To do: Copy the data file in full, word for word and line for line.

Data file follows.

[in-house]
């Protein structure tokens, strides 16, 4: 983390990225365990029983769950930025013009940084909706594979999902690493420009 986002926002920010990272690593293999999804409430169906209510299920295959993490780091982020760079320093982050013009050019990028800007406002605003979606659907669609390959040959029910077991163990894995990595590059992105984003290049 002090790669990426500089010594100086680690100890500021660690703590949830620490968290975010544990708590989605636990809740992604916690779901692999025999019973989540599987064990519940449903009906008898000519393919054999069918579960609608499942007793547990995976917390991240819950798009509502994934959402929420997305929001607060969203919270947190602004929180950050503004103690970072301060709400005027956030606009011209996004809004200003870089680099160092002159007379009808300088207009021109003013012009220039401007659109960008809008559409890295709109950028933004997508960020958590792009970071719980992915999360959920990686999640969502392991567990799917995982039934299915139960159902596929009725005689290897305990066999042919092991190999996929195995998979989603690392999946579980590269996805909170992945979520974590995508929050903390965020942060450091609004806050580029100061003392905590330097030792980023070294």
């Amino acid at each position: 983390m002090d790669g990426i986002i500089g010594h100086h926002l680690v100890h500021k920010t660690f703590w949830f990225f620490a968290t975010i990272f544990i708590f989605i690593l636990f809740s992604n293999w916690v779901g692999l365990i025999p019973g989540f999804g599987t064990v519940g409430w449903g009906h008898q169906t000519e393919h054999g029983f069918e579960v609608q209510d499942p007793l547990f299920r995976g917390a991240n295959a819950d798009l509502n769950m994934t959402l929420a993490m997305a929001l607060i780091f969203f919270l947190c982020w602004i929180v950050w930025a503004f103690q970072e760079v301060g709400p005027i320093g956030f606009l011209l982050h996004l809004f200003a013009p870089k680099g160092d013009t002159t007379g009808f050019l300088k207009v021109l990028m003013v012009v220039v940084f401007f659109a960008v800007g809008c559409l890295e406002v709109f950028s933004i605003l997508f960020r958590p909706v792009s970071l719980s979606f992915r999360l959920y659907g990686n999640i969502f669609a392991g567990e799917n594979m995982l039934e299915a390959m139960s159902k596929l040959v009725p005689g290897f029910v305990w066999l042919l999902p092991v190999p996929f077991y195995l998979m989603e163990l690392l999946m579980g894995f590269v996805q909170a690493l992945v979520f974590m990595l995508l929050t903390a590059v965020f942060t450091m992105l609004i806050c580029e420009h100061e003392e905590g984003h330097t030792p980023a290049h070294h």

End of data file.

[in-house]
């Protein structure tokens, strides 16, 4: 983390990225365990029983769950930025013009940084909706594979999902690493420009 986002926002920010990272690593293999999804409430169906209510299920295959993490780091982020760079320093982050013009050019990028800007406002605003979606659907669609390959040959029910077991163990894995990595590059992105984003290049 002090790669990426500089010594100086680690100890500021660690703590949830620490968290975010544990708590989605636990809740992604916690779901692999025999019973989540599987064990519940449903009906008898000519393919054999069918579960609608499942007793547990995976917390991240819950798009509502994934959402929420997305929001607060969203919270947190602004929180950050503004103690970072301060709400005027956030606009011209996004809004200003870089680099160092002159007379009808300088207009021109003013012009220039401007659109960008809008559409890295709109950028933004997508960020958590792009970071719980992915999360959920990686999640969502392991567990799917995982039934299915139960159902596929009725005689290897305990066999042919092991190999996929195995998979989603690392999946579980590269996805909170992945979520974590995508929050903390965020942060450091609004806050580029100061003392905590330097030792980023070294």
């Amino acid at each position: 983390m002090d790669g990426i986002i500089g010594h100086h926002l680690v100890h500021k920010t660690f703590w949830f990225f620490a968290t975010i990272f544990i708590f989605i690593l636990f809740s992604n293999w916690v779901g692999l365990i025999p019973g989540f999804g599987t064990v519940g409430w449903g009906h008898q169906t000519e393919h054999g029983f069918e579960v609608q209510d499942p007793l547990f299920r995976g917390a991240n295959a819950d798009l509502n769950m994934t959402l929420a993490m997305a929001l607060i780091f969203f919270l947190c982020w602004i929180v950050w930025a503004f103690q970072e760079v301060g709400p005027i320093g956030f606009l011209l982050h996004l809004f200003a013009p870089k680099g160092d013009t002159t007379g009808f050019l300088k207009v021109l990028m003013v012009v220039v940084f401007f659109a960008v800007g809008c559409l890295e406002v709109f950028s933004i605003l997508f960020r958590p909706v792009s970071l719980s979606f992915r999360l959920y659907g990686n999640i969502f669609a392991g567990e799917n594979m995982l039934e299915a390959m139960s159902k596929l040959v009725p005689g290897f029910v305990w066999l042919l999902p092991v190999p996929f077991y195995l998979m989603e163990l690392l999946m579980g894995f590269v996805q909170a690493l992945v979520f974590m990595l995508l929050t903390a590059v965020f942060t450091m992105l609004i806050c580029e420009h100061e003392e905590g984003h330097t030792p980023a290049h070294h």